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Nikki Han kisses the green postbox in Mui Wo after becoming a ‘finisher’ of the Hong Kong Four Trails Ultra Challenge. Photo: Vincent Chan

HK4TUC: first woman to finish 298km ultramarathon never thought about stopping

  • Nikki Han is the first woman to ‘break 60’ at brutal Hong Kong Four Trails Ultra Challenge, while Kristian Joergensen finishes despite a close shave

Nikki Han reached the end of the 298-kilometre Hong Kong Four Trails Ultra Challenge (HK4TUC) in 58 hours and 20 minutes on Friday night, becoming the first ever female “finisher”.

“I felt so good the whole way,” she said. “It isn’t a race. You don’t care about the people in front of you, you don’t care about the people behind you. You just run.”

The HK4TUC links all four of Hong Kong’s major trails – the MacLehose, Wilson, Hong Kong and Lantau Trails. There are no checkpoints or support allowed, but runners have help travelling between the trails. If you reach the end, marked by the postbox in Mui Wo on Lantau Island, in under 60 hours, you are a “finisher”. If you reach the end in under 75 hours, you are a “survivor”.

“I thought I could finish on the ferry over [to Lantau],” said Han, who lives in Discovery Bay. “I’ve done the LT70 before in 11 hours and I thought I could do it, even on tired legs. I pushed a little bit harder.”

Han took advice from Will Hayward, who was a survivor last year, and made sure she brushed her teeth throughout the run. “It just makes you feel so good and so much better,” she said.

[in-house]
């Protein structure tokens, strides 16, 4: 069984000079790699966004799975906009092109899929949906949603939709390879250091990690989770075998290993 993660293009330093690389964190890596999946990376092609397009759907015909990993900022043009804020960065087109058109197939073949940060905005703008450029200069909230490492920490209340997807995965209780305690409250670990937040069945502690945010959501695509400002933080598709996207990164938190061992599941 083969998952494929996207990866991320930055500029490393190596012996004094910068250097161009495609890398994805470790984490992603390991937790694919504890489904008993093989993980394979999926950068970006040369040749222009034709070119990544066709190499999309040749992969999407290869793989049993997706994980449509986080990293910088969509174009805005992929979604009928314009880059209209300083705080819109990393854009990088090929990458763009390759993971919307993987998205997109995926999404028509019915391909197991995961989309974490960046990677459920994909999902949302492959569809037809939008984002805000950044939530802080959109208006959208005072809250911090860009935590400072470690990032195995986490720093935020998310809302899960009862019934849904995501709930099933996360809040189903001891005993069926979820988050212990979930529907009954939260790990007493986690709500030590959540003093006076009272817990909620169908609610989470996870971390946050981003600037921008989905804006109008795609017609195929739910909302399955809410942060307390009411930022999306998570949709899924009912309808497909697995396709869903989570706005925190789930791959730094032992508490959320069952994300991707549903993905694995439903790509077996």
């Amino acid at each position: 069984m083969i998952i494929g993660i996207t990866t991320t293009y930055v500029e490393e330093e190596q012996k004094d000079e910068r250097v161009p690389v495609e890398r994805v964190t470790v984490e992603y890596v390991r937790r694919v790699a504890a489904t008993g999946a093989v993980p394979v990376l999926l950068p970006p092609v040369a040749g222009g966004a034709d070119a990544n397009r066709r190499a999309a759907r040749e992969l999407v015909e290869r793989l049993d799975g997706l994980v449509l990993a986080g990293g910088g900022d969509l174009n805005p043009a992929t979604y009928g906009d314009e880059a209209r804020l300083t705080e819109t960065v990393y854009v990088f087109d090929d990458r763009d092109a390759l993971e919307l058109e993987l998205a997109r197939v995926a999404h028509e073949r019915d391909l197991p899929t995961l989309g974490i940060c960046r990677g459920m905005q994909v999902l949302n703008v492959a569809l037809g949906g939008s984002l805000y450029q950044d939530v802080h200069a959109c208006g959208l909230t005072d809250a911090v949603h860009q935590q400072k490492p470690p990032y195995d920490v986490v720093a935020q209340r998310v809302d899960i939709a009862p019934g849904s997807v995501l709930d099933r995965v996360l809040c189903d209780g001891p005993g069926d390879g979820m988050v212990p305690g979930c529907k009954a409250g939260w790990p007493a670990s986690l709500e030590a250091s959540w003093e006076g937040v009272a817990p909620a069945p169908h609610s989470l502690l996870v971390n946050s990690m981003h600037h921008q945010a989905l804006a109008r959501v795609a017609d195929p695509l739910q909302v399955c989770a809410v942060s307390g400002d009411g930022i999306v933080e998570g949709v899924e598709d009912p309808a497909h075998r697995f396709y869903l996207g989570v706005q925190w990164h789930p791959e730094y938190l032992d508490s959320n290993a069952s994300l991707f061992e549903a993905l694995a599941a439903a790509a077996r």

Nikki Han at the Longyangxia Altitude Race.

Han said she did battle the urge to sleep at the start of the Wilson Trail. “But I never thought about stopping. It was awesome actually. Brutal, but awesome,” she said.

Kristian Joergensen was the first to the postbox in 55:52. He ran last year, too, but was unable to complete the run.

“It has been in the back of my head for a year,” the Dane said. “There are not many people who can run like this, that is what I kept telling myself.”

But he was driven mad by chafing after shaving his private parts a few days ago.

“I don’t know what I was thinking,” he said. “I thought I was going to have to drop out, but once you are into the Wilson Trail you’d be stupid not to try to finish.”

Looser shorts seemed to alleviate the rubbing issue.

Joergensen was followed by Tomokazu Ihara, who finished in 57:42. The prolific 100-mile runner from Japan finished the Hurt 100 race in Hawaii only two weeks ago. “Is there anything harder than this?” Ihara asked.

“It was way harder than I expected. Each trail is enough to do once.”

Ihara had taken part in the famous Barkley Marathon in Tennessee, the focus of documentary The Marathon That Eats Its Young. It has a similar 60-hour format and frequently has no finishers.

“Trail wise, the HK4TUC is much harder,” Ihara said. “You have to find the trail at Barkley, which makes it harder, but these trails were so hard. It is a relief to finish, and to know I don’t have to run more.”

Ihara did press-ups by the postbox to amuse the crowd and seemed to have an abundance of energy for a man who just ran for two and a half days.

There were six “survivors” of the race – Abimanyu Shunmugam of Singapore was the first through in 63:03, a significant improvement on his 2018 time of 71:51.

Hong Kong’s Lau Chun-man was next through in 65:26 his compatriot Chris Kwan Yee-ting survived in 66:10.

China’s Leon Jiang Liang-jun was next to survive in 66:52, with Habiba Benahmed of France and Hong Kong coming through in 68:54.

Knattapisit Krutkrongchai was the final survivor of 2019 – around four and a half hours later at 73:28.